"Given the recent concerns with the long-term safety of some drug-eluting stents, the results of Endeavor have been extremely encouraging," said co-principal investigator Jean Fajadet, M.D., Clinique Pasteur Unite de Cardiologie Interventionnelle, Toulouse, France. "Endeavor's combination of a phosphorylcholine coating polymer and the drug Zotarolimus has provided excellent clinical results and a favorable safety profile."
Among the questions the trial attempted to address was whether or not the Endeavor stent would prove effective in patients with a moderate tendency for restenosis, such as patients with diabetes, or with challenging lesion structures. Also, with early angiographic results somewhat higher in ENDEAVOR II than in other drug-eluting stent trials, questions arose about whether the Endeavor data would retain its robustness over time. Both questions have now been answered.
"In this trial, the Endeavor stent reduced the risk of restenosis for patients both with and without diabetes, as well as across subgroups in terms of vessel size and lesion length," Dr. Wijns said. "This subgroup analysis suggests that the Endeavor stent is effective in each of these clinical settings, as included in the trial."
In May, positive two-year clinical results from ENDEAVOR II were presented at the Paris Course on Revascularization, along with three-year data from the ENDEAVOR I trial. Both studies provided evidence that the Endeavor stent was, in fact, sustaining its clinical effectiveness.
"The Endeavor stent offers a combination of clinical effectiveness and safety that is withstanding the test of time," said Scott Ward, president of Medtronic's vascular business. "Combined with its acknowledged deliverability, Endeavor's overall performance has provided physicians with excellent clinical outcomes for their patients. We look forward to submitting our final PMA module to the FDA this fall and anticipate approval in the U.S. in 2007."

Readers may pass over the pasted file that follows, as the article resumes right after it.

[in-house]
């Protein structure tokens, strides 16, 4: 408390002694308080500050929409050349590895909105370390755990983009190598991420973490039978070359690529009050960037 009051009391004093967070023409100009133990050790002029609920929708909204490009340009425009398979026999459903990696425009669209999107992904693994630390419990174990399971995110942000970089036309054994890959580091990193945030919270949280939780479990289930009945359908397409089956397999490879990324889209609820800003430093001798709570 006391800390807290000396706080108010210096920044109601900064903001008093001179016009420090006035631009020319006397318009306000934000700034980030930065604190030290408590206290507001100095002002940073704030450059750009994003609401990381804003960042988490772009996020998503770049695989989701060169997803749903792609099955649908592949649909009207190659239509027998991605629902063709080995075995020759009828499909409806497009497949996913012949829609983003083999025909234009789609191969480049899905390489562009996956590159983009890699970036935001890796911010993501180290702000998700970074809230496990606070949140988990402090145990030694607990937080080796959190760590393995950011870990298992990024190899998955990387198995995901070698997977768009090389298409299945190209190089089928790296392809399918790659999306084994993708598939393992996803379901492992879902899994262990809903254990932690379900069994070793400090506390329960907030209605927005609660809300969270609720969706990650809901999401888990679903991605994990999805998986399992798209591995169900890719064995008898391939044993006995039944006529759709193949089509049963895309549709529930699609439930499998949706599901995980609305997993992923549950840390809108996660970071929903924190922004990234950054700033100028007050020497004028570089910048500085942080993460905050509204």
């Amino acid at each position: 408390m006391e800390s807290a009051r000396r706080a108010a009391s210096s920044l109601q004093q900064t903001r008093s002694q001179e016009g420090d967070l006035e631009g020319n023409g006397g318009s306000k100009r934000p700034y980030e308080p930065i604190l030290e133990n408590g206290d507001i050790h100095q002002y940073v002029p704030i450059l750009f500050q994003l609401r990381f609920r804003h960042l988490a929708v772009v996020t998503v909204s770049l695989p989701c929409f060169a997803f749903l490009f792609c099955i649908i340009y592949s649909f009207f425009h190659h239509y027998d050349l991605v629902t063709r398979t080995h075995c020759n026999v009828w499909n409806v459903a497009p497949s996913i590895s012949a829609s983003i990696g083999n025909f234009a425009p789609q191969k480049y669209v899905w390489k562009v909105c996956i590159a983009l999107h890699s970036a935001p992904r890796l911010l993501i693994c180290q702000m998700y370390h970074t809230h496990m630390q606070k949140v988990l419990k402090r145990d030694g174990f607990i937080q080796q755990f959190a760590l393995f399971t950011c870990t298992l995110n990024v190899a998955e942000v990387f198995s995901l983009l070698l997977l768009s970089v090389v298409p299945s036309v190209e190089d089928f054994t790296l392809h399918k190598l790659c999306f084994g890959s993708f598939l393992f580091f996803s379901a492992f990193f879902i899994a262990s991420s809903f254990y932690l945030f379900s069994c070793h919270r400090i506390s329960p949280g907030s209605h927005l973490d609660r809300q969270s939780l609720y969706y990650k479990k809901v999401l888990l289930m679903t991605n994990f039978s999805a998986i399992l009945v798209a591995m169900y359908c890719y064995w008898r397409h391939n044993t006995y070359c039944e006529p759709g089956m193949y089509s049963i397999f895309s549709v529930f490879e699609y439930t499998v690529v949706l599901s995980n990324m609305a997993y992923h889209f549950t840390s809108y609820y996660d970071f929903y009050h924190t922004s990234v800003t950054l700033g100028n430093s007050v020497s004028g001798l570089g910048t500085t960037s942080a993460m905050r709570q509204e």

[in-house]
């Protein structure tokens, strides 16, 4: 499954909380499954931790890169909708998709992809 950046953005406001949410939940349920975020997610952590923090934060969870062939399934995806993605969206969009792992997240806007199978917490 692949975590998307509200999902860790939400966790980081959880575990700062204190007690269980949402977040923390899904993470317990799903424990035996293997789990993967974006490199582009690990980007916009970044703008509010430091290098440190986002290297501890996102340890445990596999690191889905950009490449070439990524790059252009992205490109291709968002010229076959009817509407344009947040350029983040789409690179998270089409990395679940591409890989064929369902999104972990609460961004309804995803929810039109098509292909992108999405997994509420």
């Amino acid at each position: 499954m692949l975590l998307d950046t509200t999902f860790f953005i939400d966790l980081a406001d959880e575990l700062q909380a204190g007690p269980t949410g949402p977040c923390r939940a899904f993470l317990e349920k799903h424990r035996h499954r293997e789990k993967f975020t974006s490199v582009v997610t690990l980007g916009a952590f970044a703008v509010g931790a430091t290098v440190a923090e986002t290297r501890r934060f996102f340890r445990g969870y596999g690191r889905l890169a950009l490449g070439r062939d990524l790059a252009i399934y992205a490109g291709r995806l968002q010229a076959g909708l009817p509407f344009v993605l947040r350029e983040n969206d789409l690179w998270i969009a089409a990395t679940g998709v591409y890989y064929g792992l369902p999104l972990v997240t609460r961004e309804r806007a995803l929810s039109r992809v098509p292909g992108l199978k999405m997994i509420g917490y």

In addition to the modular, cobalt alloy architecture developed to enhance deliverability, the Endeavor stent uses the drug compound Zotarolimus (ABT-578) and is coated with phosphorylcholine, a polymer designed to simulate the outside surface of a red blood cell. This helps mimic the structure of the natural cell membrane, leading to a healthy healing response and lower inflammation following implant. The Endeavor drug-eluting stent received CE Mark approval in Europe in July 2005 and is available in approximately 100 countries worldwide.
Medtronic, Inc. (www.medtronic.com), headquartered in Minneapolis, is the global leader in medical technology - alleviating pain, restoring health, and extending life for millions of people around the world.
Caution: In the United States, the Endeavor drug-eluting Coronary Stent is an investigational device with an investigational drug (zotarolimus, ABT-578) and exclusively for clinical investigation.
Any forward-looking statements are subject to risks and uncertainties such as those described in Medtronic's Annual Report on Form 10-K for the year ended April 28, 2006. Actual results may differ materially from anticipated results.
Issuer of this News Release is solely responsible for its
Please address inquiries directly to the issuing company.